How do you conduct a DTIA?

By Frank van Vonderen

In the era of globalization and digital expansion, data is continuously sent around the world. As a result, a Data Transfer Impact Assessment (DTIA) has become essential. This assessment helps organizations evaluate the risks and compliance requirements associated with transferring personal data across borders. In this blog, we will take you step by step through the process of creating an effective DTIA.

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The importance of a DTIA

In a world where privacy and security are increasingly scrutinized, a DTIA offers the opportunity to demonstrate that your organization handles personal data responsibly. It's not just a means to comply with legal requirements; it's also a crucial part of a responsible data management plan.


In our experience, it is wise to follow these steps when conducting a DTIA.

Step 1: Determine the scope of the transfer

The first thing you need to do is to establish the scope of the data transfer. What data is being transferred? Where is it being sent? Who will have access to the data? These questions help to determine the scope of your DTIA.

Step 2: Identify the risks

Evaluate the potential risks of the data transfer. This includes assessing the privacy laws of the receiving country and the possibility that data could be exposed to unauthorized access or breaches.

Step 3: Assess the safeguards

After identifying the risks, assess the safeguards that protect the data. This can range from technical measures such as encryption to legal agreements like standard contractual clauses.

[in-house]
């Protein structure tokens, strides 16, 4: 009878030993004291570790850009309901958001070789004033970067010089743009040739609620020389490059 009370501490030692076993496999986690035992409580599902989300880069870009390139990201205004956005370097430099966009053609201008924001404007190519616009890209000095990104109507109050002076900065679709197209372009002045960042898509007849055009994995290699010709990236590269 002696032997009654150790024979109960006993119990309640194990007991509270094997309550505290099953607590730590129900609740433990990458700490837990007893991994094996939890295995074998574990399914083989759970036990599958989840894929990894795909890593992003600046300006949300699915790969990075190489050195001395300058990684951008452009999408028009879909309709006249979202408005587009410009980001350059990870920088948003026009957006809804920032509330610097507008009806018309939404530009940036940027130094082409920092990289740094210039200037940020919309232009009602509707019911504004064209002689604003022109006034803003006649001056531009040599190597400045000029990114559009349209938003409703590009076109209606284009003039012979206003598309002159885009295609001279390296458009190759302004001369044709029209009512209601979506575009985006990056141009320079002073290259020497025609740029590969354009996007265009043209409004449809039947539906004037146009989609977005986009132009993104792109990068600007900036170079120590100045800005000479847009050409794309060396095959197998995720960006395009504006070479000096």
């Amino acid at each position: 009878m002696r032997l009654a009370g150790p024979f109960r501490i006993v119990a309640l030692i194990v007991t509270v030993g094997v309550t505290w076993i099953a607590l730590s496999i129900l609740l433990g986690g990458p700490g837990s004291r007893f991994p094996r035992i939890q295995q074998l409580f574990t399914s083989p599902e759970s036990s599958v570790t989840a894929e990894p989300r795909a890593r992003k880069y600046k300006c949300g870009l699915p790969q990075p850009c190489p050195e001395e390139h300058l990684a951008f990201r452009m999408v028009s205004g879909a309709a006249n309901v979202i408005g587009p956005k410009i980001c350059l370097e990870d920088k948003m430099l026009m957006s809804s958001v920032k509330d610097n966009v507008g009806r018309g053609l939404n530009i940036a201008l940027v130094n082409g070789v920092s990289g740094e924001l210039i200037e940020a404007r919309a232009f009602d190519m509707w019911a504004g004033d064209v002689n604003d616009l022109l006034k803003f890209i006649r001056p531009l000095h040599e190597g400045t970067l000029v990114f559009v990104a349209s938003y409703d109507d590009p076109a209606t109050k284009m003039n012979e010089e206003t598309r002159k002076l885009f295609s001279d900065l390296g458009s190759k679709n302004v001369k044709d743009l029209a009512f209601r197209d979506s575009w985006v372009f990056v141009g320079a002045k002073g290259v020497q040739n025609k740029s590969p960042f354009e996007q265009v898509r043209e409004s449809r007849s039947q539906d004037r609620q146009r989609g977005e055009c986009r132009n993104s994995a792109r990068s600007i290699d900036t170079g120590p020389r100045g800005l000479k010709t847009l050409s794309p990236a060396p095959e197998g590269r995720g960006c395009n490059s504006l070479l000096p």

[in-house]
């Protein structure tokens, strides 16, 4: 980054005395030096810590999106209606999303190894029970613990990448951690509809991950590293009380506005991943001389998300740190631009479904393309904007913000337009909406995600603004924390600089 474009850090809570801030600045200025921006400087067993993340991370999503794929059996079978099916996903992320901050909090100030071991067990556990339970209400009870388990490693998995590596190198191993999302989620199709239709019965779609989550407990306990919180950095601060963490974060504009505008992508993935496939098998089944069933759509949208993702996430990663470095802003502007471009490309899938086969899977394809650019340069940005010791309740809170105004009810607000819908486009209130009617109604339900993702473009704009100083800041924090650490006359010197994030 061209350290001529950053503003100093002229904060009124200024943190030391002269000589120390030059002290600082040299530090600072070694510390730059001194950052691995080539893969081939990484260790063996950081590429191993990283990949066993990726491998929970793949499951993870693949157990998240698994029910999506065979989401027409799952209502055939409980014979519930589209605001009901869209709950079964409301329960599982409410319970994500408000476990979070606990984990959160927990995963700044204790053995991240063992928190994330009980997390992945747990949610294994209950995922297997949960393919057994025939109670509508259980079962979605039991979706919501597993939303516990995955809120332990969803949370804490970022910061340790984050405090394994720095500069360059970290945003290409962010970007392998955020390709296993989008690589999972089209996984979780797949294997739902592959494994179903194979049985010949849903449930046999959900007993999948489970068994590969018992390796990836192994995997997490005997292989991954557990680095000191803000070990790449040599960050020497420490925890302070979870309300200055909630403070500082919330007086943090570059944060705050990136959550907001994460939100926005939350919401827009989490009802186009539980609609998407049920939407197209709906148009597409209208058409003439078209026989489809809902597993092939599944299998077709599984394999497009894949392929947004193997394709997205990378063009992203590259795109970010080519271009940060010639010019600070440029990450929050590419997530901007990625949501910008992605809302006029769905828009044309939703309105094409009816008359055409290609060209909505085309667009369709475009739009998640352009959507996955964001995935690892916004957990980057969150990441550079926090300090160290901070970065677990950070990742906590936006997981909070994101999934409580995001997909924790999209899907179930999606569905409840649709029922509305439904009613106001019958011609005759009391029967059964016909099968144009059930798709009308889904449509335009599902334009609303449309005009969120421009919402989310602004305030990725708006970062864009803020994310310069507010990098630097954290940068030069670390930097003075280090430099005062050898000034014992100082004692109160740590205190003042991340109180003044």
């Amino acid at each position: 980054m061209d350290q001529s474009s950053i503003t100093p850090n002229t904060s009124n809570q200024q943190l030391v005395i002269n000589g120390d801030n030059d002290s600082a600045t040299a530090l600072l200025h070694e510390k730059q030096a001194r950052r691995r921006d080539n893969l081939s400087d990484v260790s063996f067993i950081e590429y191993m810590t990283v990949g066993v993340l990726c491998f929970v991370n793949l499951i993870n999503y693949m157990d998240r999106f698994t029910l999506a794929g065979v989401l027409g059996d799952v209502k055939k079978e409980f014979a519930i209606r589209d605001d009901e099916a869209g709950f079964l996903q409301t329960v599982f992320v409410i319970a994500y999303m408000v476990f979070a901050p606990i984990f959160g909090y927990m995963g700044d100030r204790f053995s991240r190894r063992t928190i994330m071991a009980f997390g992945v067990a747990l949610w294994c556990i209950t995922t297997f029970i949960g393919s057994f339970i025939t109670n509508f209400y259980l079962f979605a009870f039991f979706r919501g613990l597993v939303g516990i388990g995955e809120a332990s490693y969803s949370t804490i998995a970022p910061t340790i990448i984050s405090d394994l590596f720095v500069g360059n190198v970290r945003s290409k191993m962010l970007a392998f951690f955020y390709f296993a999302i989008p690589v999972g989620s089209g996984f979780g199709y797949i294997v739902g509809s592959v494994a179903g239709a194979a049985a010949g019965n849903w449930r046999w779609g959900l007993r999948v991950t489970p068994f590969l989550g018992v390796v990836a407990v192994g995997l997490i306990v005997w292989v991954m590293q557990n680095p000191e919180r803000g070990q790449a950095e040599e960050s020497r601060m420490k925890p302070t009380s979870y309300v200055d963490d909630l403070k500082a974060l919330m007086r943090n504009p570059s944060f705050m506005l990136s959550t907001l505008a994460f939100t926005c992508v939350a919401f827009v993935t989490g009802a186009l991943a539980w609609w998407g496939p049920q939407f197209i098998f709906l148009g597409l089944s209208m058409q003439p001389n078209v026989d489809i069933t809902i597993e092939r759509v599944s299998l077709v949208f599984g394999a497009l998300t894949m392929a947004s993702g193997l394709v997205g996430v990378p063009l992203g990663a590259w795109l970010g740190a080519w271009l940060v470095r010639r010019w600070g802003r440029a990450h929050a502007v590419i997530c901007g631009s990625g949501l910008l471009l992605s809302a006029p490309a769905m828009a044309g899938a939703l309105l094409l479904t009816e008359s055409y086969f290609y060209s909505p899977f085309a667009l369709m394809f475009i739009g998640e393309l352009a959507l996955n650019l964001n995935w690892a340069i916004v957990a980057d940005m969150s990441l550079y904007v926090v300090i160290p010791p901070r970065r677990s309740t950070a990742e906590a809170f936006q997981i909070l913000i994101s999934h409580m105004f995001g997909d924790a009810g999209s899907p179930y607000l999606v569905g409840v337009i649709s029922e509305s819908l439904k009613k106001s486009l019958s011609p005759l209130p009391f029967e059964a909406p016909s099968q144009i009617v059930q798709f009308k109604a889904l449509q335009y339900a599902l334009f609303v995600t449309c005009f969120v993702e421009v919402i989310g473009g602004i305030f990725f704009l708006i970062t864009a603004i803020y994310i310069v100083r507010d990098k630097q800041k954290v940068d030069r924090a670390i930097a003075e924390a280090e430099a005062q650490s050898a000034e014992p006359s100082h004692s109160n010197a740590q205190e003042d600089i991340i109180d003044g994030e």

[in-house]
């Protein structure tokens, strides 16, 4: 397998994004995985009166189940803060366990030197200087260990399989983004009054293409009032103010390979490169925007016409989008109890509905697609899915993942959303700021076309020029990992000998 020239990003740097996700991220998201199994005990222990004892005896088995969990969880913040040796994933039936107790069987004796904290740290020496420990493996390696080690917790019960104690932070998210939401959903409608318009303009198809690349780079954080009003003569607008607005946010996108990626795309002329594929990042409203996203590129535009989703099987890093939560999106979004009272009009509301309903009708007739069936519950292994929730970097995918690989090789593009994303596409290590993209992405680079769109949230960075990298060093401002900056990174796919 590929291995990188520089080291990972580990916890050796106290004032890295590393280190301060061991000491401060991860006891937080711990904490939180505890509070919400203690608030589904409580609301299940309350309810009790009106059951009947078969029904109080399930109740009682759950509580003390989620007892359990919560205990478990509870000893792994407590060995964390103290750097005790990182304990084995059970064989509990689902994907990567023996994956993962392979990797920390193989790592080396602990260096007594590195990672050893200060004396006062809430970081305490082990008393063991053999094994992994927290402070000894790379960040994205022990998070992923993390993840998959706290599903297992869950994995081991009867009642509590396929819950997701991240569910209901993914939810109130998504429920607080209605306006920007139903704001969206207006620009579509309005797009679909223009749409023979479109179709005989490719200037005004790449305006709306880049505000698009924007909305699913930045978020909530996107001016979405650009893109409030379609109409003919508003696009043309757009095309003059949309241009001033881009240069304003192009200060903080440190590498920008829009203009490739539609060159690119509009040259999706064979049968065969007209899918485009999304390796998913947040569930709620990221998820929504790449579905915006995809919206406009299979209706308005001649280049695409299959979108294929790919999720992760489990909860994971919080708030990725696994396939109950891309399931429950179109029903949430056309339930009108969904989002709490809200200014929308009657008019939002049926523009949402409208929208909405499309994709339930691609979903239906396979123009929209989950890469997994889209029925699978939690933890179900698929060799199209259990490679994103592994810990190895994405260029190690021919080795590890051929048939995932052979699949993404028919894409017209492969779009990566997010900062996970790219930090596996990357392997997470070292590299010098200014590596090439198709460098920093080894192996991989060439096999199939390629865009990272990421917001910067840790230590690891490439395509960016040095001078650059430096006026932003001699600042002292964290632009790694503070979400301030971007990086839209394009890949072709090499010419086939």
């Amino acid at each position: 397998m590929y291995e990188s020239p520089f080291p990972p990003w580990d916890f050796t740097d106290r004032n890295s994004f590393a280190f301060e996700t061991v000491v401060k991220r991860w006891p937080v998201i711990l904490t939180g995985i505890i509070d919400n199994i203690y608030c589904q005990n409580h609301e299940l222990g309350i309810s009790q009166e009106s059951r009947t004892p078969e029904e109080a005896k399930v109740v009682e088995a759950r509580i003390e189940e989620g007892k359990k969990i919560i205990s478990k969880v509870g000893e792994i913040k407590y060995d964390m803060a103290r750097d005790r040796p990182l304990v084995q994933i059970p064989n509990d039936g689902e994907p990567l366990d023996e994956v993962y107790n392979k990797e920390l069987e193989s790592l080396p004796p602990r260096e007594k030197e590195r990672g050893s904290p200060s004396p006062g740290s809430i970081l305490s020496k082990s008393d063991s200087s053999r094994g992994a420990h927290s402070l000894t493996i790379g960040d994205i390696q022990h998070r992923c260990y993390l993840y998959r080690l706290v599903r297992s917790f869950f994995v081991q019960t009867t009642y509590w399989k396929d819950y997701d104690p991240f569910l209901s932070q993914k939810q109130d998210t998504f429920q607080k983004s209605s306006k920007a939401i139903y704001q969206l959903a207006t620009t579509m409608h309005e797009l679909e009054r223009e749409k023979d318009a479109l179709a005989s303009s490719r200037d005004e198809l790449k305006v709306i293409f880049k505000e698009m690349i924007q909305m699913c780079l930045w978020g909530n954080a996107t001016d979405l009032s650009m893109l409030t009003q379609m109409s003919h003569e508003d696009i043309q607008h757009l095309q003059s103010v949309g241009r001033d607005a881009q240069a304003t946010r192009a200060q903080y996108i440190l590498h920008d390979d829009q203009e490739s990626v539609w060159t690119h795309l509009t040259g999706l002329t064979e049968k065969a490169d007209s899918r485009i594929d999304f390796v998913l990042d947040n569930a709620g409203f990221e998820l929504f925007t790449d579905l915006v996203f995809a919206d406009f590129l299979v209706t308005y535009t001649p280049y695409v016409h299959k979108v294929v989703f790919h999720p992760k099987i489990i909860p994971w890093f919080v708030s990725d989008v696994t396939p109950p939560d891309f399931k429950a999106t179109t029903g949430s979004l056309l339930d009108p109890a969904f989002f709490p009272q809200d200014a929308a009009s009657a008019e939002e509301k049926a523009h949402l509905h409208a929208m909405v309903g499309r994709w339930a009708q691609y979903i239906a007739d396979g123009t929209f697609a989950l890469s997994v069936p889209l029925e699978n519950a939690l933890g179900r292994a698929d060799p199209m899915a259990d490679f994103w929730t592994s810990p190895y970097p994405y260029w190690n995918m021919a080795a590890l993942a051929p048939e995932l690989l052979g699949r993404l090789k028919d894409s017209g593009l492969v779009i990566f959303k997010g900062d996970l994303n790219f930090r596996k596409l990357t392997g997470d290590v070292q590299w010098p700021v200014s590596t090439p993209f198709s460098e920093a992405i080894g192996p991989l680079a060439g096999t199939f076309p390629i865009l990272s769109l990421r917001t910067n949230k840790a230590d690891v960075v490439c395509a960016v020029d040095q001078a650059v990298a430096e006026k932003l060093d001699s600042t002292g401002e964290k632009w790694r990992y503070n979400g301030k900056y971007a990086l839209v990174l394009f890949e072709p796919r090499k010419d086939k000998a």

Step 4: Document the DTIA

A DTIA must be carefully documented. This document should include the nature of the data, the transfer, the risk assessment, and the safeguards taken. This ensures transparency and serves as proof of compliance.

Step 5: Implement additional measures

If the DTIA indicates that the risks are not sufficiently minimized, your organization should implement additional measures. This can range from strengthening technical security to reconsidering the data transfer itself.

Step 6: Keep up with changes

The world of data protection and privacy is constantly evolving. Therefore, it's important that DTIAs are regularly reviewed and updated to account for new legislation, changing circumstances, and gained experiences.

Step 7: Train and inform your team

Ensure everyone in your organization understands what a DTIA is and why it's important. Training and awareness are essential for the effective execution of the DTIA and for overall understanding of data protection within your organization.

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Need help conducting a DTIA? Contact us.

Need help conducting a DTIA? Contact Frank van Vonderen

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